(3 votes)
  • hopper cool style avatar for user Madeliv
    Would this athlete have been a slave?
    (3 votes)
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    • leaf orange style avatar for user Jeff Kelman
      I don't think we have any indication that this athlete was a slave. Many athletes competed for "fame and celebrity" and I don't recall many Greek athletes competing for freedom. This would be different of course to how we think of the Colosseum and much of Roman sporting competitions which WOULD utilize many slaves...
      (6 votes)
  • piceratops seedling style avatar for user AdamM8690
    Does anyone happen to know this particular athelete's name?
    (1 vote)
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  • marcimus pink style avatar for user Asiyah
    is there a specific reason why Greek sculptures were carved in nude forms?
    (2 votes)
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  • piceratops ultimate style avatar for user Dragan Pecanac
    It makes complete sense that there were no material prizes. I would rather have a portrait of myself in the White House or a statue of myself somewhere in Washington D.C. than any material prize. The symbology of it, in my opinion, is more important and meaningful than any golden trophy or amount of cash.
    What does everybody else think?
    (1 vote)
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    • aqualine tree style avatar for user David Alexander
      As I was told in the Army, "that medal and a dollar will get you a cup of coffee". Of course, persons wearing the congressional medal of honor, though having no material reward beyond the medal, were (and are) eligible for several cups of coffee without payment at all!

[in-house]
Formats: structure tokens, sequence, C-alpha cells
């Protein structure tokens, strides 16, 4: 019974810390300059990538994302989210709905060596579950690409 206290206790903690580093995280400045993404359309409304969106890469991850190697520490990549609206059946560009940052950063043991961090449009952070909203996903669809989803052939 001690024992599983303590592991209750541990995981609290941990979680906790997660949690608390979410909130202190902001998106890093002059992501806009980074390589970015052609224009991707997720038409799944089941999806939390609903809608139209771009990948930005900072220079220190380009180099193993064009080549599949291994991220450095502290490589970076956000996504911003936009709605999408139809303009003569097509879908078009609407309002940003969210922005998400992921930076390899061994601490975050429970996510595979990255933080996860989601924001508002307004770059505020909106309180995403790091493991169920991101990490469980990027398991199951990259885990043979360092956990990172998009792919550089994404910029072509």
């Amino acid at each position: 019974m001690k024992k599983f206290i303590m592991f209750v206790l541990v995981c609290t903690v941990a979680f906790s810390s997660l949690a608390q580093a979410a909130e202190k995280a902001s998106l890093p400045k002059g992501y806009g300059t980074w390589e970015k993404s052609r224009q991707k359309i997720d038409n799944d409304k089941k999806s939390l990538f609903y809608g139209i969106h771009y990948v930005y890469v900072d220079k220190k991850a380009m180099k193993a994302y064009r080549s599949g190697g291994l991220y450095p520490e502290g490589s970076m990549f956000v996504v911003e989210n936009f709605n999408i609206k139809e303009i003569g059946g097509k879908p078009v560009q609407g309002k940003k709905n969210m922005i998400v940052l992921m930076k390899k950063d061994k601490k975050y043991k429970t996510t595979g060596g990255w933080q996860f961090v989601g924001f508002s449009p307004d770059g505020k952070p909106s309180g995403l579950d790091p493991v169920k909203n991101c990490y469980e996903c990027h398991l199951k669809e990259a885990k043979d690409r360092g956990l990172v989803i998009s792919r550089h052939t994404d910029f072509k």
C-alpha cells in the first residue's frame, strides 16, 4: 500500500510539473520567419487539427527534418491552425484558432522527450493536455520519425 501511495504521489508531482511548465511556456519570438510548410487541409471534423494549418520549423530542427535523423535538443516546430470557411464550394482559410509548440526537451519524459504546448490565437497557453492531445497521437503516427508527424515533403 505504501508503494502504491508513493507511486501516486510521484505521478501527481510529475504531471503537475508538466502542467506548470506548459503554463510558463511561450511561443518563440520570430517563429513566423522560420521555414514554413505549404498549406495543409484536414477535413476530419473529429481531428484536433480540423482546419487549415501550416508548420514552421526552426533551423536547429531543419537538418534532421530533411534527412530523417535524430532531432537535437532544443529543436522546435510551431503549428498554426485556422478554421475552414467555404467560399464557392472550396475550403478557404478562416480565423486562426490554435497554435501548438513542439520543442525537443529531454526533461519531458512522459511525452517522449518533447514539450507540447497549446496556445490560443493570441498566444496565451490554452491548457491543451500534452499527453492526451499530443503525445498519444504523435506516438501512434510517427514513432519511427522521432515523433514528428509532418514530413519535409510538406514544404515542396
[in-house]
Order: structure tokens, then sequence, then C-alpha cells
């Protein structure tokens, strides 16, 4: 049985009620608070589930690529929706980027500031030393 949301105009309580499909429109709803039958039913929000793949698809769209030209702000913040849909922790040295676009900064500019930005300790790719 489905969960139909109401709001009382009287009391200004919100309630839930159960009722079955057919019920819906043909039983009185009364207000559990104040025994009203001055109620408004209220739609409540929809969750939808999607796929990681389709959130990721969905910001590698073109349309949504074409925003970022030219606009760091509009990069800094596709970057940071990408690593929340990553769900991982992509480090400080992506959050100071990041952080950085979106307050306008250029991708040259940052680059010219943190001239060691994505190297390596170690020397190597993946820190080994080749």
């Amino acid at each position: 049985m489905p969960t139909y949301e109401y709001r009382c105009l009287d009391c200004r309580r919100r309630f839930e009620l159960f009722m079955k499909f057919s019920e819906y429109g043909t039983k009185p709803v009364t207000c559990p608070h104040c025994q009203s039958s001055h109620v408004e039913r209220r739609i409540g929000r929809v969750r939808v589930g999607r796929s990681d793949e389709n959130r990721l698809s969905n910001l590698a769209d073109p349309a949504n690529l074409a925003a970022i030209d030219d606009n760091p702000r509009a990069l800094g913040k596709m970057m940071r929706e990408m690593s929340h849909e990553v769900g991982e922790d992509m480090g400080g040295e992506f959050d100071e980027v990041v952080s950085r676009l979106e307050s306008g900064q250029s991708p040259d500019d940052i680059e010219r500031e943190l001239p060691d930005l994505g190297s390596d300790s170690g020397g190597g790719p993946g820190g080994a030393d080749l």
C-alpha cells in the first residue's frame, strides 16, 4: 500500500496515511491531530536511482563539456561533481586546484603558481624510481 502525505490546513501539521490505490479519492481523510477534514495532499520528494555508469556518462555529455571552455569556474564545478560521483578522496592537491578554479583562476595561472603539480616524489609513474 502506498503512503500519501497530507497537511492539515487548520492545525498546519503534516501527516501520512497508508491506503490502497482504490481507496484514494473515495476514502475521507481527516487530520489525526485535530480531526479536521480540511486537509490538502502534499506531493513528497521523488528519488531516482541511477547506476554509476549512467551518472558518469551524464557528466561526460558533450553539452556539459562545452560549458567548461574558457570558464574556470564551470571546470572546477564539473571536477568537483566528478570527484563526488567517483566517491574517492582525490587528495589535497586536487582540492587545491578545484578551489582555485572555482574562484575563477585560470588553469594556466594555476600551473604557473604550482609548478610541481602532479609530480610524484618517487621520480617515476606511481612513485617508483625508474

(4 votes)
  • piceratops tree style avatar for user CHARRON.L.ALLEN.JR
    Who exactly was this person.
    (2 votes)
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  • aqualine sapling style avatar for user mya.bertrand
    the paitting looks kinda weird it doesnt have hands
    (2 votes)
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  • piceratops tree style avatar for user czamador29
    Who was the most famous athlete during this time period.
    (1 vote)
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  • scuttlebug green style avatar for user naniieatspeople
    hi
    I like tacos, do you?
    (1 vote)
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Video transcript

this is actually a statue of an athlete who won at one of the major contests in ancient Greece died Oona Munoz literally means tying something around his head and what he's actually doing is tying a red woollen ribbon around his head because the ribbon was something that was given to victors in the ancient games it may come as a surprise to know that in the ancient Olympic Games there were no material prizes the athletes were given simply the ribbons and crowns and the privileges setting up a statue of themselves in the sanctuary at Olympia what mattered to athletes in antiquity was Fame and celebrity